The diabetic foot syndrome is a severe complication of diabetes mellitus, in which either the nerves or the blood vessels in the foot are damaged. This can lead to circulatory disorders and / or pressure sores. In severe cases, the functionality of the foot can be severely impaired; sometimes even amputations occur.
Poorly healing wounds on the lower legs or feet are mostly affected by diabetic foot syndrome.
Diabetic foot syndrome is not uncommon in diabetes mellitus patients. It is divided into two different categories. Neuropathic foot syndrome is a damage to the nerves that causes pressure sores, numbness or ulcers on the foot.
The muscles are weakened and the functionality of the foot is impaired. In the ischemic foot, the blood flow to the foot is disturbed. As a result, entire parts of the affected tissue can die and, in the worst case, have to be amputated.
The neuropathic foot occurs significantly more frequently than the ischemic foot; the ratio is around 70% to 30%. The necessary medical treatment depends on the type of diabetic foot syndrome.
The causes of diabetic foot syndrome are initially an existing underlying disease, diabetes mellitus. Especially patients whose blood sugar level is permanently high or subject to strong fluctuations suffer from the so-called diabetic foot.
The excessively high glucose level in the body disrupts the metabolism, which in the long term damages the nerves, arteries and blood vessels. In the case of smoking diabetics, the risk of a diabetic foot syndrome is increased again, since the blood circulation is impaired by the nicotine.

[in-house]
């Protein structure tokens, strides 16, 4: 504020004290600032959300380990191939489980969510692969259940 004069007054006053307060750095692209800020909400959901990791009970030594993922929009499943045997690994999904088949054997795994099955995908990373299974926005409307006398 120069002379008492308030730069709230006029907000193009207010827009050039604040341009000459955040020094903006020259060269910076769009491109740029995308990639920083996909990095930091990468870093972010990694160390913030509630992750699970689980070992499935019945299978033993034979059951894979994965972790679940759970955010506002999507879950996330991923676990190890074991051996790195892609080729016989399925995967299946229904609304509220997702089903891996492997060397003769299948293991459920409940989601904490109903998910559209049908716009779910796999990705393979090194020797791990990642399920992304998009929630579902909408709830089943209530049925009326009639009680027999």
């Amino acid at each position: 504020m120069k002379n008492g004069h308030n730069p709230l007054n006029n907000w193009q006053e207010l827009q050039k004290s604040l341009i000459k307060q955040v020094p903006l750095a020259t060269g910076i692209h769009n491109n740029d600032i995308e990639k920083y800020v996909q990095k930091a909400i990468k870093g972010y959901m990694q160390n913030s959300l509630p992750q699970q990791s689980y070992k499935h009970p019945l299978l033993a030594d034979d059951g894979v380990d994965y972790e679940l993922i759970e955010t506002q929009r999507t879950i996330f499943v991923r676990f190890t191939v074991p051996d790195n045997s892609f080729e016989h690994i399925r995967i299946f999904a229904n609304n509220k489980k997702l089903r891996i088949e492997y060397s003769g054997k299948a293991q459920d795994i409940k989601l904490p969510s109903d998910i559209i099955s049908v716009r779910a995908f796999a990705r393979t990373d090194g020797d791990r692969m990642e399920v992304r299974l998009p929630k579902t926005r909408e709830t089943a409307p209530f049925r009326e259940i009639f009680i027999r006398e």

The symptoms can be made worse by shoes that are too tight, as pressure points or ulcers arise due to incorrect pain perception, but are not recognized early.
With this syndrome, those affected suffer from serious complaints that significantly limit and reduce the quality of life. First and foremost, there are significant disturbances in blood circulation, which mainly occurs in the legs and feet. This can lead to disorders of sensitivity or even paralysis in these areas, so that those affected often also suffer from restricted mobility and are dependent on the help of other people in their everyday lives.
The everyday life of the person concerned is made considerably more difficult. Muscle wasting can also occur in the feet, so that even when walking or standing there can be severe pain in the feet and also in the legs. The pain can also occur at night and lead to sleep problems and irritability in the person concerned.
Furthermore, various inflammations and infections occur on the feet, which can even cause ulcers. These are associated with severe pain and redness. The feet of those affected are often cold because they are not supplied with enough blood. In severe cases, the foot even has to be amputated if direct treatment of the symptoms is not possible.
The risk of suffering from a poorly healing wound is particularly high if the blood circulation is impaired at the same time. Deep skin sores (ulcerations) can extend further and further into the foot and can also be colonized with MRSA germs, which can prevent normal wound care and healing.
Since diabetic foot syndrome is a disease without a uniform clinical picture, it is crucial for the attending physician to first talk to the patient. Subsequently, targeted examinations can be used to check the sensitivity to pain or the condition of the arteries.
An x-ray of the feet can also be helpful. The course of the disease depends on the type of diabetic foot syndrome. The neuropathic foot can usually be treated well, provided the ulcers are not too severe. In the case of ischemic feet, on the other hand, there is a risk that part of the foot will have to be amputated if the blood supply is poor for a long time.
Diabetic foot syndrome is one of the typical complications of longstanding diabetes mellitus. Due to the permanently increased concentration of the sugar, smaller vessels are constricted over time, which disrupts the blood flow and leads to a reduced supply of various organs. Nerves in particular are affected by an insufficient supply (diabetic neuropathy).